It’s role in Night March decks which are techhing this in alongside a Maxie’s Hidden Ball Trick is very mediocre. It is supposed to recycle DCE’s back onto Night Marchers, but think of the plausibility of that option. Building a deck that can fit in Garchomop would leave you with 3-4 Basic Energy in the deck. That Basic Energy will likely be discarded early when searching for an early KO. Thus when you want to finally use Garchonp’s attack to get back a DCE, you’ll have to face the first problem of finding a Fighting Energy. Next, what can be done in Garchomp’s attack can be much easily accomplished through non-attacking methods, such as Time Puzzle or Milotic. Garchomp’s attack is going to provide irrelevant damage as Night March will already be able to hit OHKO numbers, and with 60 damage, it won’t knock out anything but another Joltik. Thus, you are likely better off using Milotic, Time Puzzle (Explained later), or Bronzong to keep Night March attacks going, and never having to skip a beat.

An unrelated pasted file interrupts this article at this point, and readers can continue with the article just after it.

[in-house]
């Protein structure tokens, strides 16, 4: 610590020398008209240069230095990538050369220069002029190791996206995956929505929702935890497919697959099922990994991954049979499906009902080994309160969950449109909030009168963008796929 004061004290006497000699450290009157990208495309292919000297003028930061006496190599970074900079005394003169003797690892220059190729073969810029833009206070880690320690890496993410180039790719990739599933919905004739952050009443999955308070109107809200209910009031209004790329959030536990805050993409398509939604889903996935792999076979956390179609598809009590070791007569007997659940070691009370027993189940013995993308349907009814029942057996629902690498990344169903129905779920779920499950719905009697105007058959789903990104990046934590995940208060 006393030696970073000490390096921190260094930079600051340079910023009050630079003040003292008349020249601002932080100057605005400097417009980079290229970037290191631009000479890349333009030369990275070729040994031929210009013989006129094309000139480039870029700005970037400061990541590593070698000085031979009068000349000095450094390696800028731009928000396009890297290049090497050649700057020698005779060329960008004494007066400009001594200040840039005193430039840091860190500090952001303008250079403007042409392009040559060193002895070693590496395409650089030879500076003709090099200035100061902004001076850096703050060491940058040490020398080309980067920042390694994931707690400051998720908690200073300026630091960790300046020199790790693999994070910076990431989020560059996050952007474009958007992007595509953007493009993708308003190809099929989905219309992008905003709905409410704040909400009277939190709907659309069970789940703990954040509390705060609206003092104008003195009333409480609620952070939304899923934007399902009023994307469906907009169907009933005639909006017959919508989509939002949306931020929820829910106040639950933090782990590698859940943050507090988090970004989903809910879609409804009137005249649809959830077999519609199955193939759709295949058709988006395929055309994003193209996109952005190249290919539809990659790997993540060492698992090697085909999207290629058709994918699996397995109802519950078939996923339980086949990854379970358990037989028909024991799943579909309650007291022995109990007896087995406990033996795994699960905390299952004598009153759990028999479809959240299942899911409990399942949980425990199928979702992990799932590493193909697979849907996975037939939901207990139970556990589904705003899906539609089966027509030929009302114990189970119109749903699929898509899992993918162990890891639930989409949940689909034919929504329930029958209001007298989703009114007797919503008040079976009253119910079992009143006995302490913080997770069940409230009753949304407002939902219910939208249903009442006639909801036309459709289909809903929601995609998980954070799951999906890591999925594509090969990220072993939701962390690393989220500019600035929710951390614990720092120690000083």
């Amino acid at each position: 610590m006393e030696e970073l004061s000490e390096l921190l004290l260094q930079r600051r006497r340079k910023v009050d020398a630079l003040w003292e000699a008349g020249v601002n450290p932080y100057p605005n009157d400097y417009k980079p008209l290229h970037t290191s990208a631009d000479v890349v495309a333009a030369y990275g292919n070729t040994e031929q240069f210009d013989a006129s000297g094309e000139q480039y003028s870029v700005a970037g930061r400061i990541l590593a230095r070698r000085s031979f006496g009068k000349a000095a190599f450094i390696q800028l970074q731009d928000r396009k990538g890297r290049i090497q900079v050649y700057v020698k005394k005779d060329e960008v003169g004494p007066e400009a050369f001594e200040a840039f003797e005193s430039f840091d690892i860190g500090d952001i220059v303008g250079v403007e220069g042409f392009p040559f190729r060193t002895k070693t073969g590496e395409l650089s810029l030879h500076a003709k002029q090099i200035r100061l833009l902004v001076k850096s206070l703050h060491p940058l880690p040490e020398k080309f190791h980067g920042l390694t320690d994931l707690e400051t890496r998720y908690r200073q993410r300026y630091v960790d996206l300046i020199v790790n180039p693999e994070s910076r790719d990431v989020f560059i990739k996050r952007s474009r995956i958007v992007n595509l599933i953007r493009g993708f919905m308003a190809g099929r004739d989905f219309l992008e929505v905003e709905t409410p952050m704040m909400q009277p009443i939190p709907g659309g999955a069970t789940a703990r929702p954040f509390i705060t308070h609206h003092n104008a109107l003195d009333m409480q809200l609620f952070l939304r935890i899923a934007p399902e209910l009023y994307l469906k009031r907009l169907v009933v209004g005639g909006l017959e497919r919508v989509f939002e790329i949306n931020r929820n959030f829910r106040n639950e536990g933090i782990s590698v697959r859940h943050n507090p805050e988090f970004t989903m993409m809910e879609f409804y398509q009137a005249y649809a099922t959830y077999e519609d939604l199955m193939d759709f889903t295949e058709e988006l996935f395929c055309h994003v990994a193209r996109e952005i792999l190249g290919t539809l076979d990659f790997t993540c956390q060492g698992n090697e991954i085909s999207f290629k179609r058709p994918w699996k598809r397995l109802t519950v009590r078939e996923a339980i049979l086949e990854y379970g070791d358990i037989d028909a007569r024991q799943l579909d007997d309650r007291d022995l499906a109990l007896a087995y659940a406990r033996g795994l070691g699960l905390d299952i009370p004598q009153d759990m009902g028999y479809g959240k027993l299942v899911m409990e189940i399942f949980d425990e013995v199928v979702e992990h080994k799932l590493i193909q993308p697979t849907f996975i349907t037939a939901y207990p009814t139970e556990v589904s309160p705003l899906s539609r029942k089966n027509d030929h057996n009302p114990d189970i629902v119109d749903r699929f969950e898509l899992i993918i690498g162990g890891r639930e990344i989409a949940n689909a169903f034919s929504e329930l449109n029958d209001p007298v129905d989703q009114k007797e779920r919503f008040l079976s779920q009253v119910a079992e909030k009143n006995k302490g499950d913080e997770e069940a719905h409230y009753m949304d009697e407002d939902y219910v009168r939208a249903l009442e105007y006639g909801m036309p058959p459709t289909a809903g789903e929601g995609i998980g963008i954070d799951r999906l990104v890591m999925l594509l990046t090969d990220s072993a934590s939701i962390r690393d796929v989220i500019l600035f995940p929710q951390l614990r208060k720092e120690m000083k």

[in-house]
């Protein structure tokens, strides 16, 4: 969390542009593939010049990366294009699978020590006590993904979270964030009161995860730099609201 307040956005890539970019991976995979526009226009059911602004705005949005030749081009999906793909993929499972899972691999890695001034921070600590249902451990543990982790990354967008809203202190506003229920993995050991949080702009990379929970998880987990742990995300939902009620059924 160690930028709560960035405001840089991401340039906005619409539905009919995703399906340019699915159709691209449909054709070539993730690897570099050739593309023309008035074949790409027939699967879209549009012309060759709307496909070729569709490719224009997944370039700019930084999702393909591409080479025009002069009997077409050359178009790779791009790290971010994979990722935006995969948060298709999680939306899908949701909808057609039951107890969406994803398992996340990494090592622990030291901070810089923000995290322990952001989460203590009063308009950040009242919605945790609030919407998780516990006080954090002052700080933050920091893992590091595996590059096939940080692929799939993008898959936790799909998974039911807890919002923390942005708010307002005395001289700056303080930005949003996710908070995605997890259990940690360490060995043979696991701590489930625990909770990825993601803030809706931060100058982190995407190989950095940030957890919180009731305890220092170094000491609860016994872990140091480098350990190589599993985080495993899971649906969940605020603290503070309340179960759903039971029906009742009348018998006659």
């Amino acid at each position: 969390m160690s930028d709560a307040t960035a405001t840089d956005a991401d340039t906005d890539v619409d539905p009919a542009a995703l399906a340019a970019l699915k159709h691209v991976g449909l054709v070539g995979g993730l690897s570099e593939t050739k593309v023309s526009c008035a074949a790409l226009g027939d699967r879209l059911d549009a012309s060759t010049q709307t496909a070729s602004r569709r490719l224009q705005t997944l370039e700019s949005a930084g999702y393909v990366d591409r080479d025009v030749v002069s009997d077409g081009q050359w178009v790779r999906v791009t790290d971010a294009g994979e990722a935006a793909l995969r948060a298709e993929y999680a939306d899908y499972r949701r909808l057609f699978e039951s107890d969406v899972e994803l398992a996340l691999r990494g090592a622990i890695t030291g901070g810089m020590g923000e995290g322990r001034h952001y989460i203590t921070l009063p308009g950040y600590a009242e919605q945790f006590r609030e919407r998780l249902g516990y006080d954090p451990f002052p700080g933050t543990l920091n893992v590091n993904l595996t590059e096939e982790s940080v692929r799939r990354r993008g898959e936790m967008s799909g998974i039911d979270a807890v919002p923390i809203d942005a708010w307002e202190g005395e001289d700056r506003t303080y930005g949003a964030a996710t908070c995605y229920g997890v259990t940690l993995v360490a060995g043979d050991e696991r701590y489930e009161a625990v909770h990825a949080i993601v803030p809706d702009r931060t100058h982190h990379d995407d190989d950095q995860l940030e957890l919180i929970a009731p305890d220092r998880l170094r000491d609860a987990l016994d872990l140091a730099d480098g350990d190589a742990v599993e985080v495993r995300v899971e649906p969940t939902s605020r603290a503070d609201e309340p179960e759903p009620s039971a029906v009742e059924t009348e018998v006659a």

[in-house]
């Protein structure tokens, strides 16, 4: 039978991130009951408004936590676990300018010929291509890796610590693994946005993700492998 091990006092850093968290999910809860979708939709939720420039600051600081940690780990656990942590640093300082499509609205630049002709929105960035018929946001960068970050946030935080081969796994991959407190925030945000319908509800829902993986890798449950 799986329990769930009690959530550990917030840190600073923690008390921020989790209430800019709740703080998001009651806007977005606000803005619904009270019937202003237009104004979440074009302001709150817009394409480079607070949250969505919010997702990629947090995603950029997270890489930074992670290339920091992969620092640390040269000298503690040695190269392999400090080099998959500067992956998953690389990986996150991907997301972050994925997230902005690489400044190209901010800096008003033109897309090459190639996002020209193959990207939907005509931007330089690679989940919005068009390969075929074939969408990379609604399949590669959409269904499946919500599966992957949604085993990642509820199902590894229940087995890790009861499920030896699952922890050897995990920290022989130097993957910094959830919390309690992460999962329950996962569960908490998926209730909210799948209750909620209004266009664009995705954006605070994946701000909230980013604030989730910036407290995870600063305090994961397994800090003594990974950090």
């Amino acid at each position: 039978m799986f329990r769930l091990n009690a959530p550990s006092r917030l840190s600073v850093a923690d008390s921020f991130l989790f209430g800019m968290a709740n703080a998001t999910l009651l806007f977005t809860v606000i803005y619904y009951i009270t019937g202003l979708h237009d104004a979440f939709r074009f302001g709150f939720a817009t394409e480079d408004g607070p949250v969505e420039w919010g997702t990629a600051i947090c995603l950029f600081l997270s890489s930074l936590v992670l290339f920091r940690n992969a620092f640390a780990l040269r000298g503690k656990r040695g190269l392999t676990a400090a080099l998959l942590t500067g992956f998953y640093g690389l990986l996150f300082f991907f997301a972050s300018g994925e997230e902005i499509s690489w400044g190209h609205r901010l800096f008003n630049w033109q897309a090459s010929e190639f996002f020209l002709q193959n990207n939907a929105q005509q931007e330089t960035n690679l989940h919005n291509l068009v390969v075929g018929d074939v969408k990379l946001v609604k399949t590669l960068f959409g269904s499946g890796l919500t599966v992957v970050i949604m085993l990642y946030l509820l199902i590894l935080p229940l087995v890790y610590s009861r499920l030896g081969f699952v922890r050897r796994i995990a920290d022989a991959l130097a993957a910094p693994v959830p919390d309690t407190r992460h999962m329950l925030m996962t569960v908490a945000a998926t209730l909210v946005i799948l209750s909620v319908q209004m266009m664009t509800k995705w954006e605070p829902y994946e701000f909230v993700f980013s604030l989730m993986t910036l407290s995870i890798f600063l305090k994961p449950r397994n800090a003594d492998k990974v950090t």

Garchomp has potential- its attacks could help it find its way into a few decks, but the its limitations and setup requirements seem to restrain it from being a standalone top-tier deck.

The Dropout with a Minun Jacket

Delinquent – Trainer


Discard a Stadium card in play. If you do, your opponent chooses 3 cards from his or her hand and discards them.

You may play only 1 Supporter card during your turn (before your attack).

When I first saw this card, it appealed to me with a treasure trove of Potential. It basically was a version of Hooligans Jim and Cas without the coin flip, and offered serious possibility of disruption. Granted, a Stadium does have to be in play to use the effect of this card, but Stadiums have been rampant throughout most decks, and as such there aren’t many games where a Stadium won’t be in play.